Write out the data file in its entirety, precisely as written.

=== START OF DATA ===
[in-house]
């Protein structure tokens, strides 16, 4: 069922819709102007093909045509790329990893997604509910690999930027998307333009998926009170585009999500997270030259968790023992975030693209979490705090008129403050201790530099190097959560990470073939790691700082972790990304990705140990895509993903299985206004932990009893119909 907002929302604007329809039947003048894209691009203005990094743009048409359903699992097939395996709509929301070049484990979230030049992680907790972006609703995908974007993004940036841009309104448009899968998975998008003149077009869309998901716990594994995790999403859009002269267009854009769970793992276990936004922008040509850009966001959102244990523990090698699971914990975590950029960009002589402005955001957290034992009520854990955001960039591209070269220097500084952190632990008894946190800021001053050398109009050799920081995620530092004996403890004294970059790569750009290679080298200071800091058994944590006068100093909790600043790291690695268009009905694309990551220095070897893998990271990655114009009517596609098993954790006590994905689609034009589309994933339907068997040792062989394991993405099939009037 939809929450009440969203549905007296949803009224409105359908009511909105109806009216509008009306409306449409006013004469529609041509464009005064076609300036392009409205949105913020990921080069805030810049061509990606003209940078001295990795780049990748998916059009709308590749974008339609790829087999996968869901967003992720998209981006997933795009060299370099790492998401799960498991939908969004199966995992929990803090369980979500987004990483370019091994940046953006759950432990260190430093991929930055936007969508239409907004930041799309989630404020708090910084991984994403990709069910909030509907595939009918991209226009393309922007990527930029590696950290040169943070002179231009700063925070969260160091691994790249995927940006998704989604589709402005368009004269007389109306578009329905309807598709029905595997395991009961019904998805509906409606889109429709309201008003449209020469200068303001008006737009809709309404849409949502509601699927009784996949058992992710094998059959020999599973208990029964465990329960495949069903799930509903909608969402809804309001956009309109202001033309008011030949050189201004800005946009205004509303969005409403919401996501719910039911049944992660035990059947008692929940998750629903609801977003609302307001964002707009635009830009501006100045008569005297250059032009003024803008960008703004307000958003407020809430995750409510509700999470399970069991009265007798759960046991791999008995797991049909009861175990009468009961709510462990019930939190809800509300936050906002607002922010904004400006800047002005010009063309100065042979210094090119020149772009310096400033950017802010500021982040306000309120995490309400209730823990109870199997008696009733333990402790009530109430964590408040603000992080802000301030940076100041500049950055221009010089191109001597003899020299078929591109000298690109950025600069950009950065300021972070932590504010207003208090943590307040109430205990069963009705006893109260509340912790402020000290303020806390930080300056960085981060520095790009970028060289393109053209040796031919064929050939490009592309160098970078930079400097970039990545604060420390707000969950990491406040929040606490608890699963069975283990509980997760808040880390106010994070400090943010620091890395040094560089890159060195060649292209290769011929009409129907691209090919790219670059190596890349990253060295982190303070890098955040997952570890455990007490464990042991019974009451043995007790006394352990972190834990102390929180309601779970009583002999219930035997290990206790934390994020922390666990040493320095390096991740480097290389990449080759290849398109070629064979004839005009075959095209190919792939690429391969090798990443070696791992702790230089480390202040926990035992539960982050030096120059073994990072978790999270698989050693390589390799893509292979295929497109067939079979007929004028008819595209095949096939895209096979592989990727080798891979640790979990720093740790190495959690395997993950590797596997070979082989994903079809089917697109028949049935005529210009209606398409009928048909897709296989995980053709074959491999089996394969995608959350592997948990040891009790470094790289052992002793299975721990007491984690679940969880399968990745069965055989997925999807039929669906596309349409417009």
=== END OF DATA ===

[in-house]
């Protein structure tokens, strides 16, 4: 069922819709102007093909045509790329990893997604509910690999930027998307333009998926009170585009999500997270030259968790023992975030693209979490705090008129403050201790530099190097959560990470073939790691700082972790990304990705140990895509993903299985206004932990009893119909 907002929302604007329809039947003048894209691009203005990094743009048409359903699992097939395996709509929301070049484990979230030049992680907790972006609703995908974007993004940036841009309104448009899968998975998008003149077009869309998901716990594994995790999403859009002269267009854009769970793992276990936004922008040509850009966001959102244990523990090698699971914990975590950029960009002589402005955001957290034992009520854990955001960039591209070269220097500084952190632990008894946190800021001053050398109009050799920081995620530092004996403890004294970059790569750009290679080298200071800091058994944590006068100093909790600043790291690695268009009905694309990551220095070897893998990271990655114009009517596609098993954790006590994905689609034009589309994933339907068997040792062989394991993405099939009037 939809929450009440969203549905007296949803009224409105359908009511909105109806009216509008009306409306449409006013004469529609041509464009005064076609300036392009409205949105913020990921080069805030810049061509990606003209940078001295990795780049990748998916059009709308590749974008339609790829087999996968869901967003992720998209981006997933795009060299370099790492998401799960498991939908969004199966995992929990803090369980979500987004990483370019091994940046953006759950432990260190430093991929930055936007969508239409907004930041799309989630404020708090910084991984994403990709069910909030509907595939009918991209226009393309922007990527930029590696950290040169943070002179231009700063925070969260160091691994790249995927940006998704989604589709402005368009004269007389109306578009329905309807598709029905595997395991009961019904998805509906409606889109429709309201008003449209020469200068303001008006737009809709309404849409949502509601699927009784996949058992992710094998059959020999599973208990029964465990329960495949069903799930509903909608969402809804309001956009309109202001033309008011030949050189201004800005946009205004509303969005409403919401996501719910039911049944992660035990059947008692929940998750629903609801977003609302307001964002707009635009830009501006100045008569005297250059032009003024803008960008703004307000958003407020809430995750409510509700999470399970069991009265007798759960046991791999008995797991049909009861175990009468009961709510462990019930939190809800509300936050906002607002922010904004400006800047002005010009063309100065042979210094090119020149772009310096400033950017802010500021982040306000309120995490309400209730823990109870199997008696009733333990402790009530109430964590408040603000992080802000301030940076100041500049950055221009010089191109001597003899020299078929591109000298690109950025600069950009950065300021972070932590504010207003208090943590307040109430205990069963009705006893109260509340912790402020000290303020806390930080300056960085981060520095790009970028060289393109053209040796031919064929050939490009592309160098970078930079400097970039990545604060420390707000969950990491406040929040606490608890699963069975283990509980997760808040880390106010994070400090943010620091890395040094560089890159060195060649292209290769011929009409129907691209090919790219670059190596890349990253060295982190303070890098955040997952570890455990007490464990042991019974009451043995007790006394352990972190834990102390929180309601779970009583002999219930035997290990206790934390994020922390666990040493320095390096991740480097290389990449080759290849398109070629064979004839005009075959095209190919792939690429391969090798990443070696791992702790230089480390202040926990035992539960982050030096120059073994990072978790999270698989050693390589390799893509292979295929497109067939079979007929004028008819595209095949096939895209096979592989990727080798891979640790979990720093740790190495959690395997993950590797596997070979082989994903079809089917697109028949049935005529210009209606398409009928048909897709296989995980053709074959491999089996394969995608959350592997948990040891009790470094790289052992002793299975721990007491984690679940969880399968990745069965055989997925999807039929669906596309349409417009």